What to Do When Baby Won’t Sleep on His Back
Thanks to the “Back to Sleep” campaign launched in 1994, just about everyone’s heard that babies should be placed to sleep on their back. And for good reason: numerous studies have shown that this lowers the risk of Sudden Infant Death Syndrome (SIDS), which may occur when baby is on his stomach and can’t breathe well with his face against the mattress. Yet some parents may find themselves in a pickle when their baby makes it abundantly clear that he hates sleeping on his back and seems to prefer going to sleep on his stomach or side instead.
First off, know that you’re hardly the only one struggling with this problem. “Many infants do not like to sleep on their backs,” says Dr. Deena Blanchard, MD, a pediatrician at Premier Pediatrics NY. The reason: “This position is easier to startle in, and infants with reflux who spit up may feel less comfortable on their backs. Most babies do sleep better on their stomach.”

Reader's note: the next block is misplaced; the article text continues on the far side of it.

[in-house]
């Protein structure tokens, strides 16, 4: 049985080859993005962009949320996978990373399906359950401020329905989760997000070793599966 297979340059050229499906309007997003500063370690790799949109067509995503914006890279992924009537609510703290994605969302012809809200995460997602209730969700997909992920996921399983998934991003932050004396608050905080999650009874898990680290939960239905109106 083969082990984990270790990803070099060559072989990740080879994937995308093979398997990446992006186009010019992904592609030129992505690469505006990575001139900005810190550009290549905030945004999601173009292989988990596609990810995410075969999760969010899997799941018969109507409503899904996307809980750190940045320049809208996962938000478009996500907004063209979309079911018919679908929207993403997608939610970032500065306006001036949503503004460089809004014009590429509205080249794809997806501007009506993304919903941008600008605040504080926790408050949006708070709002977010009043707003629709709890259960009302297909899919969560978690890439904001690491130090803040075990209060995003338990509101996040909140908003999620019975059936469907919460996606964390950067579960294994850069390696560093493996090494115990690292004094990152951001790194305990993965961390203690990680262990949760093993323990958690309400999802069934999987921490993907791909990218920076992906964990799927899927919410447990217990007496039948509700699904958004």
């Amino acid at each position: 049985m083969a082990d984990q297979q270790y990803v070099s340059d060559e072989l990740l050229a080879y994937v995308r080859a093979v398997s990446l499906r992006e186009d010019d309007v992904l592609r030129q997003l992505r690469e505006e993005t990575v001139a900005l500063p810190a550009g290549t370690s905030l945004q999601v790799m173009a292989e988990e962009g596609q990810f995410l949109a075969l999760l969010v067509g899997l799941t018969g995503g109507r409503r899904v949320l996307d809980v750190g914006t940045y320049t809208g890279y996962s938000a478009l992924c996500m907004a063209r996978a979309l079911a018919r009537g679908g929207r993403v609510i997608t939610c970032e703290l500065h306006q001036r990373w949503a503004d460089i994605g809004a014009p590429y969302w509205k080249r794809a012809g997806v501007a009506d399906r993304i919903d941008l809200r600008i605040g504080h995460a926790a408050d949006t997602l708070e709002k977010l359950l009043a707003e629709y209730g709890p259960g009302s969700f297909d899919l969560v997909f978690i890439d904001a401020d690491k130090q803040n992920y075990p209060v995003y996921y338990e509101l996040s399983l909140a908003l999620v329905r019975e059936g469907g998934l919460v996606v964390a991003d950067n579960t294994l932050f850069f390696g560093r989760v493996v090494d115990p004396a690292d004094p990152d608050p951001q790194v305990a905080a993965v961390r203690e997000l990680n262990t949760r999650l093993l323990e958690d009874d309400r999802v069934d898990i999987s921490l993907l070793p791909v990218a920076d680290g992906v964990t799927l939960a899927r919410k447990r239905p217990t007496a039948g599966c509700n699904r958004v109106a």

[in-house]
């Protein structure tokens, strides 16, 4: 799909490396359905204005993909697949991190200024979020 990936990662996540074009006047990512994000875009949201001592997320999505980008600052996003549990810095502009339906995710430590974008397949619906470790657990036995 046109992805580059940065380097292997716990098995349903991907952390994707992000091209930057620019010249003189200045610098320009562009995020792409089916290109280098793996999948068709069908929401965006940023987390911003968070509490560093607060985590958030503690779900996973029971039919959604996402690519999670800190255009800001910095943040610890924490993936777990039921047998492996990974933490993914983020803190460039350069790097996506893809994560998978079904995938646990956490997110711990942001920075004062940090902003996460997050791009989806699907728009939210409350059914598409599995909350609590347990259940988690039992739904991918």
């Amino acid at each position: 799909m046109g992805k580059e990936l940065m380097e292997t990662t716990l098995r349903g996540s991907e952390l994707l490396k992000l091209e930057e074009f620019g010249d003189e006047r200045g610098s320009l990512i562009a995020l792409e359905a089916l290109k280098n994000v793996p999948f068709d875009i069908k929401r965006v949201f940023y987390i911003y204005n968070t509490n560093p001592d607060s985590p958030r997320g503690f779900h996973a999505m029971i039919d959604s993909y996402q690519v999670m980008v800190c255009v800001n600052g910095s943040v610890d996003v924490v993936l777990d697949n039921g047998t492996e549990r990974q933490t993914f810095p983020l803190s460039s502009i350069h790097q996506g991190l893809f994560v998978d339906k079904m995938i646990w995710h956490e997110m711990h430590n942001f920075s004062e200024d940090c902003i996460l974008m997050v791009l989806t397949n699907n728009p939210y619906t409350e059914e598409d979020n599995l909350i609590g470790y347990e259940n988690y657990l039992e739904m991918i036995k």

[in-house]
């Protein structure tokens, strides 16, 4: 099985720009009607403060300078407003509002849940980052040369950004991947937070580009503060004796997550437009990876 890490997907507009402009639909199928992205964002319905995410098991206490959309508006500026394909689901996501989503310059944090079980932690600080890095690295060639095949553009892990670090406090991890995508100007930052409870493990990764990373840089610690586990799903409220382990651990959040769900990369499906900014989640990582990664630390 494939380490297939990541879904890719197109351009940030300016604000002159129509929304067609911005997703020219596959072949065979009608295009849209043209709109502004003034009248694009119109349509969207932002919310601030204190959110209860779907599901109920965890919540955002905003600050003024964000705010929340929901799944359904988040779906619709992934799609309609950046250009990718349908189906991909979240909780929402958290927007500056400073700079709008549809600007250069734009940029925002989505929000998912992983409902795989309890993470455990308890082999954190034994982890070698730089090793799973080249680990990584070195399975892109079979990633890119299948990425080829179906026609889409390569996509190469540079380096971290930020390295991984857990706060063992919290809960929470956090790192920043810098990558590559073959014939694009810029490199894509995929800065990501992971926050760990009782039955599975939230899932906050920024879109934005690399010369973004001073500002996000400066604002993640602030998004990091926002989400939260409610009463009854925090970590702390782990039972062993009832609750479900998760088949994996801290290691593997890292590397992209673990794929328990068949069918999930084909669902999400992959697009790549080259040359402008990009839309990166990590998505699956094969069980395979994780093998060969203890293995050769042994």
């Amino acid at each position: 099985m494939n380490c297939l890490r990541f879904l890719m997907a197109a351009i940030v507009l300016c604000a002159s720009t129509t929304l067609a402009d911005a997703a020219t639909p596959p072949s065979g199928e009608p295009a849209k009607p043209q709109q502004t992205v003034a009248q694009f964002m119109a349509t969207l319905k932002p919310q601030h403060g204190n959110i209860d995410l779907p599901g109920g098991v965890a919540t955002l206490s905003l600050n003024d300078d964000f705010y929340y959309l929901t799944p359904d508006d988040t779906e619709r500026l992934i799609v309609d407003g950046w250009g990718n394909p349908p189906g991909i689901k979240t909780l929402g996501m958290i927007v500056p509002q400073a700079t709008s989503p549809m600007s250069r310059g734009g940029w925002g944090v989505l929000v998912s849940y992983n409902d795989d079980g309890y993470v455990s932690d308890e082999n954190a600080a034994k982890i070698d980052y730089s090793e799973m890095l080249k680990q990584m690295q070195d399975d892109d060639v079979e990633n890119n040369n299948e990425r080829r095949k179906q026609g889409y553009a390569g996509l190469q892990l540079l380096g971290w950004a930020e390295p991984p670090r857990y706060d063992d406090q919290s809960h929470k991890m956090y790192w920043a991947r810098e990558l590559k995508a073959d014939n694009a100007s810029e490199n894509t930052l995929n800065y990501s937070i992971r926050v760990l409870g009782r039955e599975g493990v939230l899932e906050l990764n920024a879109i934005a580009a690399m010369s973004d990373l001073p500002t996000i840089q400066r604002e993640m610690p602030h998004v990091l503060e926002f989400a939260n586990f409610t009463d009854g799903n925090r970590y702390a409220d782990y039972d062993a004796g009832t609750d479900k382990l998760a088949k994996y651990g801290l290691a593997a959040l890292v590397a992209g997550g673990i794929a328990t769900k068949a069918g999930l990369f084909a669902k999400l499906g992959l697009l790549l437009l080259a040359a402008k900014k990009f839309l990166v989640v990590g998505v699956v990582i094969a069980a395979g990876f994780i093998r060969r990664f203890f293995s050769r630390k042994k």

Yet that doesn’t mean you should indulge your baby’s preference. “The risk of putting an infant to sleep on their stomach is not worth it,” Dr. Blanchard continues. Even though your baby may sleep better in this position, that’s exactly what might be boosting the odds that something could go wrong.